Thursday, March 16, 2006

Music To My Ears

I'm having a fairly cultured week for once, it must be said. On Monday night I decided to dump my pre-planned evening in front of BBC4's Fantabulosa to join my friends in their trip to see the Shortwave Set play. I met Monobrow and Lady Muck at 7pm sharp in the backwater village of Shepherd's bush, which also conveniently doubles as the Australian National Homeland. They had both bought the album beforehand and, as newly converted disciples, immediately set to prosletysing for my conversion. I decided to reserve my judgement all the same. The support acts were varied: the first - called Cherry Ghost, I think - were a refreshingly uncool, Johnny-Cash-esque three-piece that I rather liked; the second, whose name failed to make an impression, contented themselves with pumping out some generic loud noise, which impressed nobody but themselves.
As for The Shortwave Set themselves, they were superb. I don't have a big enough musical vocabulary to be able to categorise them or their possible influences with any confidence, but then again perhaps that's for the best as the real clincher for me was their originality and their willingness to experiment. The end product of such imagination is the kinda dreamy, hypnotic currents that underpin tracks such as Your Room, Is It Any Wonder or Roadside. I'll definately be listening out for more in the future!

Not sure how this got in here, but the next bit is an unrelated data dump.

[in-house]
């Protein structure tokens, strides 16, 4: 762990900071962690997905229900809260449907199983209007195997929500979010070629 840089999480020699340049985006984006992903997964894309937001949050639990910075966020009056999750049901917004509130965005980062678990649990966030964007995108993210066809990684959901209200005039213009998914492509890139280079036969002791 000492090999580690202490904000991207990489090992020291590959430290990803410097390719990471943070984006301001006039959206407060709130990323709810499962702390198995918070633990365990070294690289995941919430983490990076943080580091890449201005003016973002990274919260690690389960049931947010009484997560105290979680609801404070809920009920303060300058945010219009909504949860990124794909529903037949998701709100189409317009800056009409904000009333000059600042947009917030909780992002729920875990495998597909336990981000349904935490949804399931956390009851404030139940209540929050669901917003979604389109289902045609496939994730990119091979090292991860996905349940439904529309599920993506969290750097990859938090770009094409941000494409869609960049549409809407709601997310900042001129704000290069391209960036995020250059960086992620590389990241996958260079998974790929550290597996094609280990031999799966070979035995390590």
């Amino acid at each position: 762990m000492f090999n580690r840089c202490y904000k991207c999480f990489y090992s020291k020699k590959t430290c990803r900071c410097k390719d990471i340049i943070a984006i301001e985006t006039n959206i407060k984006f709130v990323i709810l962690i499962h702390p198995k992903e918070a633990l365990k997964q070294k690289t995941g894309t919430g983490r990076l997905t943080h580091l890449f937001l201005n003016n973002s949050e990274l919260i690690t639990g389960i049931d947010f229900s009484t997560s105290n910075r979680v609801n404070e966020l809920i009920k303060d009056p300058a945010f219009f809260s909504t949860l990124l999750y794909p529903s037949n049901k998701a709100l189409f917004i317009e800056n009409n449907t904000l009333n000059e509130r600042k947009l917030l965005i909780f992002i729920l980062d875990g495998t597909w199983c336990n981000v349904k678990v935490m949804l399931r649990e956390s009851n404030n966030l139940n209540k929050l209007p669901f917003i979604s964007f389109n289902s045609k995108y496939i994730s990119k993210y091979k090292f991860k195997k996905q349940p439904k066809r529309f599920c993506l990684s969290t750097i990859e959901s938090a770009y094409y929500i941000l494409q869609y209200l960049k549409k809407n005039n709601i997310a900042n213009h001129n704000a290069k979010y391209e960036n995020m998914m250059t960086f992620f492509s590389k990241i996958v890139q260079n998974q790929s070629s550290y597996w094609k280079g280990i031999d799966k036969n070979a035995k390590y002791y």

On Tuesday, The Australian (who does not reside in the National Homeland, coincidentally) had been thoughtful enough to get us tickets for the Guardian debate on the limitations of free speech, entitled 'Free To Offend?'. This is something that I am suffisciently interested in to have written about it twice before on this blog. The debate was chaired by Gary Younge - one of my favourite journalists, who I was shocked to discover is actually the size of a small house - whilst the panel consisted of Ziauddin Sardar, Trevor Philips, DD Guttenplan, Salma Yaqoob, and Will Hutton. They all made some interesting points but the one in particular that stuck in my mind and challenges my relatively absolutist view of the freedom of speech was made by Ziauddin Sardar in relation to power imbalances in the distribution of freedon. He pointed out that if we expect to have the freedom to disregard the sacred values of another culture - for example, as in publishing cartoons that denigrate the image of the prophet Muhammed - then we must accept that another culture has the freedom to disregard the the sacred values of our own - for example, as in the protests against complete freedom of speech. Some poor Indian guy in the audience fell foul of the crowds when he tried to hold up secular India as a model of cultural integration where muslim, hindu, sikh and christian all walk hand-in-hand while the birds sing and the sun shines above. Sadly, he omitted to mention Vishwa Hindu Parishad, the clashes with Muslims over Ayodhya, the destruction of the Babri Masjid, petrol-bombed trains, the Hindu-Christian clashes in Gujarat, or, indeed, the disputes over Kashmir itself, to name but a few. Ooops. A portion of the audience errupted in fury and, if he had any point other than this, then it was lost in the furore. It seems, therefore, that we are free to speak, so long as what we speak is the truth.


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